The term “anime” comes from a shortening of the word “アニメーション” (animēshon), which is itself a loan word from the English “animation.” In the West, the phrase “anime” had for a while been used as a way to distinguish Japanese cartoons from products made in the USA but has more recently been used to more broadly describe a certain style of hyper-expressive animation rather than to denote its country of origin. 

It wouldn’t be entirely correct to say that “anime” and “cartoons” are the same thing: “cartoons” implies a certain thematic and stylistic simplicity, whereas anime ranges vastly in its subject matter and sophistication.

Anime as its own distinct style has some notable features: people are usually not drawn in realistic proportions, characters usually have oversized eyes and exaggerated hairstyles and facial features. Anime stories are often (but not always!) fantastical, romantic, and over-the-top.

Anime is often separated into the same sub-genres as manga, like the aforementioned shojo and shonen genres. Like with manga, there is anime geared towards adults and children that spans aesthetics ranging from horror to sci-fi to action to romance. Like with manga, there is also a robust erotic subindustry.

Origins of Anime
Getty Images

The first recognized example of anime, titled Katsudō Shashin, is from 1907, according to The Milford Public Library. Around 1917, artists began working with cutouts in experimental animation techniques inspired by American and French cartoons, according to  These were originally described as “manga-film.” Toei Animation, considered the first anime studio, formed in 1958 with the goal of becoming “the Disney of the East” — Japanese animation up until that point had been prohibitively time-consuming and expensive to make, meaning that it was far less popular than products created in Europe and the Americas. Toei would eventually go on to produce several influential series that would garner massive international popularity in the 1980s and 90s. This included classics like Sailor Moon, Digimon, and Dragon Ball, and One Piece — most of which were based on manga. However, it was Osamu Tezuka’s TV series Astro Boy, which debuted on January 1, 1963, that really catalyzed an anime boom and led to anime becoming recognized as its own distinct and legitimate art form.

Manga vs. Anime

Although the comparison is overly simplistic, the easiest way to explain the difference between anime and manga is to compare it to the difference between comic books and cartoons. Anime is animated, manga is drawn on a page. A lot of anime shows and movies are adaptations of manga in the same way that a lot of movies and TV shows are adaptations of books — although, of course, some anime is entirely original.

These days, anime is frequently funded by Westerners with a specific interest in idiosyncratic Japanese aesthetics; manga is much more what actual Japanese people consume (although both art forms have garnered global audiences in the 21st century). 

Because it’s possible to explore subjects in far more depth in literature than in cinema, manga is often (but not always!) more detailed and emotionally sophisticated than anime.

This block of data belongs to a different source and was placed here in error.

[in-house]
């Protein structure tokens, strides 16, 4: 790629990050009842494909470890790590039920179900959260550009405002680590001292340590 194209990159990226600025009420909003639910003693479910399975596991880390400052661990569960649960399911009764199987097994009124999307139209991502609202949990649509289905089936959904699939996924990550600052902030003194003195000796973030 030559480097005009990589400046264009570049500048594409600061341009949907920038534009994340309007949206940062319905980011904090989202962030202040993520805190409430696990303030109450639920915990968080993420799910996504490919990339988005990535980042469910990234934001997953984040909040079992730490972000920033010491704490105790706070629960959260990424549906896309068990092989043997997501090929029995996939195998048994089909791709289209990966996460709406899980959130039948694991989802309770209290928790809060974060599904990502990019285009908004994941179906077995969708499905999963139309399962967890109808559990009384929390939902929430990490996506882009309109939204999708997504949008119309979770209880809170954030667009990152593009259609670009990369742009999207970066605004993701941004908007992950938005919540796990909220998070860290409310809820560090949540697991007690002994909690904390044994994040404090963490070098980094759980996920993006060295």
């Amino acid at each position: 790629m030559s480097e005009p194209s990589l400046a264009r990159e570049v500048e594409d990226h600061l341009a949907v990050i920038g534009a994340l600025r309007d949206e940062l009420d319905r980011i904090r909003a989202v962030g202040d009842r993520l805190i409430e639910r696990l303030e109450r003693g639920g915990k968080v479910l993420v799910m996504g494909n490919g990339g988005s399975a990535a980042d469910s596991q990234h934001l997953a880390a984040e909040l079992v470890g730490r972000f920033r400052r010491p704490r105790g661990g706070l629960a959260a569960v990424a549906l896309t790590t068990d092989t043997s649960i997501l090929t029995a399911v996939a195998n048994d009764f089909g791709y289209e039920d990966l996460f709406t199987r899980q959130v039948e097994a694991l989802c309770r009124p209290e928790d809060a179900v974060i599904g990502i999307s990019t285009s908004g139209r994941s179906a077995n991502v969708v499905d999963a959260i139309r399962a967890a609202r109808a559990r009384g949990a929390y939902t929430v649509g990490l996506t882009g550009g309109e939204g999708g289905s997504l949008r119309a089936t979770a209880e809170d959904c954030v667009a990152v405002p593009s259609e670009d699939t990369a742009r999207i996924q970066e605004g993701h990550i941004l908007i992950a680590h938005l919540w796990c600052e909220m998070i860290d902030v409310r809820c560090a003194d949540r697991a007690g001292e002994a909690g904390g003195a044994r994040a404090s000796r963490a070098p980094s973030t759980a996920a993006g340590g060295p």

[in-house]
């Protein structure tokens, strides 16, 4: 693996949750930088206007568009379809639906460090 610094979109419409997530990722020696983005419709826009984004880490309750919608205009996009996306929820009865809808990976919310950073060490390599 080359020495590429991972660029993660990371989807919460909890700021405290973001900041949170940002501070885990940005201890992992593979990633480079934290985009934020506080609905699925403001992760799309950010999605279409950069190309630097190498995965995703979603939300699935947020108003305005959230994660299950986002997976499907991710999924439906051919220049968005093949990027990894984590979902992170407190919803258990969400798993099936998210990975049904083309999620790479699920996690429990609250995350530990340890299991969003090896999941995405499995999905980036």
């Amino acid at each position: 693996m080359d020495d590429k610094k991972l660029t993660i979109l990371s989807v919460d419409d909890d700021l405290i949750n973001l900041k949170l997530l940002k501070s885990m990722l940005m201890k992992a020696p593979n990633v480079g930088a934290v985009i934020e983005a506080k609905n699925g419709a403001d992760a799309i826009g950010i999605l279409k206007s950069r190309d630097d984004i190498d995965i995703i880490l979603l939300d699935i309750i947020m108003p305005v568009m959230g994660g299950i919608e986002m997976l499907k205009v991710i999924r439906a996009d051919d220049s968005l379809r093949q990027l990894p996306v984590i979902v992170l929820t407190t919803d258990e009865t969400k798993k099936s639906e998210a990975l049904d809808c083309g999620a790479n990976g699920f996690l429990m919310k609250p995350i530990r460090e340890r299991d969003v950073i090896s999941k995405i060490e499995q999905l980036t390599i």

Popularity Today
Getty Images

Both anime and manga experienced a major boom in popularity in the late ’80s and early ’90s. Cartoon Network began airing chunks of anime for kids and teens on their “Toonami” programming block starting in 1997, while their late-night [adult swim] showcase premiered programs aimed at young adults. A sub-culture of tape traders, cosplayers, and convention-goers sprang up around these imports. It was through Cartoon Network that an American audience was exposed to both fun action and adventure stories (Cowboy Bebop, Inuyasha) alongside avant-garde masterpieces (Neon Genesis Evangelion, FLCL, Paranoia Agent). These shows’ popularity led to fans investigating the manga on which many of these programs were based — suddenly, major bookstores like Barnes and Noble and Borders were investing in hearty manga and graphic novel sections.

In both Japan and America, anime and manga in the mid-’90s were thought of as a bit of a shameful habit for socially reclusive nerds. In the 2000s, the recognition of the artistry of anime masters like Satoshi Kon and the Oscar-winning director Hayoa Miyazaki from Western reviewers and highbrow critics alike helped elevate both anime and manga in the eyes of the mainstream. Meanwhile, postmodernist Takashi Murakami helped legitimize anime and manga to the high art and fashion world through his superflat movement. Murakami’s collaborations with Kanye West and the Louis Vuitton label solidified anime and manga as major cultural influences. Nowadays, anime and manga remain popular across socioeconomic classes and subcultures, often appearing alongside superhero media at pop culture conventions like Comic-Con. Hugely popular rappers and streetwear hypebeasts can often be seen sporting anime-influenced clothes or dropping bars about their favorite ninja warriors — Megan Thee Stallion, for example, is famously obsessed with My Hero Academia. The LGBTQ+ community has embraced hyper-colorful anime aesthetics and the nostalgia around the medium’s queer coded characters — many drag queens cite anime as a stylistic influence and anime-themed drag shows have become commonplace.

Culture Movies/TV

30 Feel-Good Movies On Netflix To Watch When You Need A Pick Me Up

Whether you’re stuck sitting inside a home office all day or dealing with bumper-to-bumper traffic on a commute to work, everyone could use a feel good movie right about now. From fairytales to grounded family dramas, anything can be a feel good movie as long as it makes the audience smile and feel some kind of joy as the credits start rolling.